Theresa May indicated that further deep cuts to police budgets will be in the pipeline if the Conservatives win the election, but insisted savings could be made without harming the fight against crime.
But the Police Federation, representing rank and file officers, warned policing could not cope with a further financial squeeze as it was already “on its knees”. Around 17,000 frontline police jobs have been lost since 2010.
Ms May’s comments came as she was challenged over a calculation that the Home Office budget would be trimmed by 18 per cent between 2016 and 2018 on current Tory spending proposals.
She replied that police numbers were a matter for Chief Constables, but added: “The rate we’re looking at in terms of cuts to departments over the next two years is actually the same rate of change that we have seen over the last period.”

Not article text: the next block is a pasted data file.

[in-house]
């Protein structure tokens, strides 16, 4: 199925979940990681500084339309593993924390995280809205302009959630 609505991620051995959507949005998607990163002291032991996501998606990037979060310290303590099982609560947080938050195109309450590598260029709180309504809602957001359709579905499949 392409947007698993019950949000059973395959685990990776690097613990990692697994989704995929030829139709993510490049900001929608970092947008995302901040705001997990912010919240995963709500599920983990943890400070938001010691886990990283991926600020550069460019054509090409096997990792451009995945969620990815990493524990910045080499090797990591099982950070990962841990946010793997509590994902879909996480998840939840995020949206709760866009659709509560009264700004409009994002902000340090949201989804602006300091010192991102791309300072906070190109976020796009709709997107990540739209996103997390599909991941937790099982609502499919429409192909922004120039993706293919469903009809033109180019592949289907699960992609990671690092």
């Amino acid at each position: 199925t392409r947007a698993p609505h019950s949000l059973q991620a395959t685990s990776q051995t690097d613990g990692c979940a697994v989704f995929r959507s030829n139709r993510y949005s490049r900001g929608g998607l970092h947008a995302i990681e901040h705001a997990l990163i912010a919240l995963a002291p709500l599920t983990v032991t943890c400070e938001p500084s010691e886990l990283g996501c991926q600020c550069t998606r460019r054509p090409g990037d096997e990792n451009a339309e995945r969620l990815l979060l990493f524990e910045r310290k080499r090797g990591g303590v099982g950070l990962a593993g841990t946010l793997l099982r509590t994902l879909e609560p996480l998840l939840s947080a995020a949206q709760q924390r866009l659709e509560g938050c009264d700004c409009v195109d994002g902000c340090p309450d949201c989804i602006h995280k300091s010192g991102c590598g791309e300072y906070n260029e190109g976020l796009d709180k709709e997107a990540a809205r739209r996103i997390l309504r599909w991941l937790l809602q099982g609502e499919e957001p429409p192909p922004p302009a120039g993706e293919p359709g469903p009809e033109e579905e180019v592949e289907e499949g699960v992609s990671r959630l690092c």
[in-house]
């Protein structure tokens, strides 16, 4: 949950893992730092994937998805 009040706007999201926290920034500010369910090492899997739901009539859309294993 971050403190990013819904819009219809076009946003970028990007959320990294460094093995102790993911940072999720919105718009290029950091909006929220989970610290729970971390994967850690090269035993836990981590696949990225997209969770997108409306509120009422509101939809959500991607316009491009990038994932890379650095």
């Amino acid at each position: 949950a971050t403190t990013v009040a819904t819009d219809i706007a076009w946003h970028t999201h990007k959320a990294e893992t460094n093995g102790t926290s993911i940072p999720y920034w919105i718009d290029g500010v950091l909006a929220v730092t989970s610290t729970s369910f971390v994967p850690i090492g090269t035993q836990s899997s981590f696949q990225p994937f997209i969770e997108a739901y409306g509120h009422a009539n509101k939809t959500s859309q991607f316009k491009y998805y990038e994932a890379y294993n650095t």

She said: “We were here in 2010. Everybody said it couldn’t be done. Crime has not gone up. There is still scope within the system for example for police forces working together to be able to make the savings.”
Speaking in a BBC2 election debate on home affairs, Ms May said: “What our hard-working police officers and police forces have shown is that you can do more for less. They have worked together, they have collaborated on a number of areas, they have saved money and they have protected the front line.”
Yvette Cooper, the shadow Home Secretary, said the Home Office budget would also be cut by Labour if it wins next month’s election. But she said: “It won’t be the same extreme cuts that Theresa May needs to do under her cuts.”
Steve White, the chairman of the Police Federation of England and Wales, said: “If the government wants a functioning police service capable of protecting the public they must stop the wanton destruction of police numbers that has gone on over the last five years.
We have lost 17,000 officers and 17,000 staff numbers - put another way, that is losing the equivalent of nine entire forces. Despite the massive efforts of officers to shore the service up, the thin blue line is on the verge of being extinguished altogether.”
He said further cuts would put pressure on work to tackle terrorism and child sexual exploitation as well as the management of sex offenders in the community.
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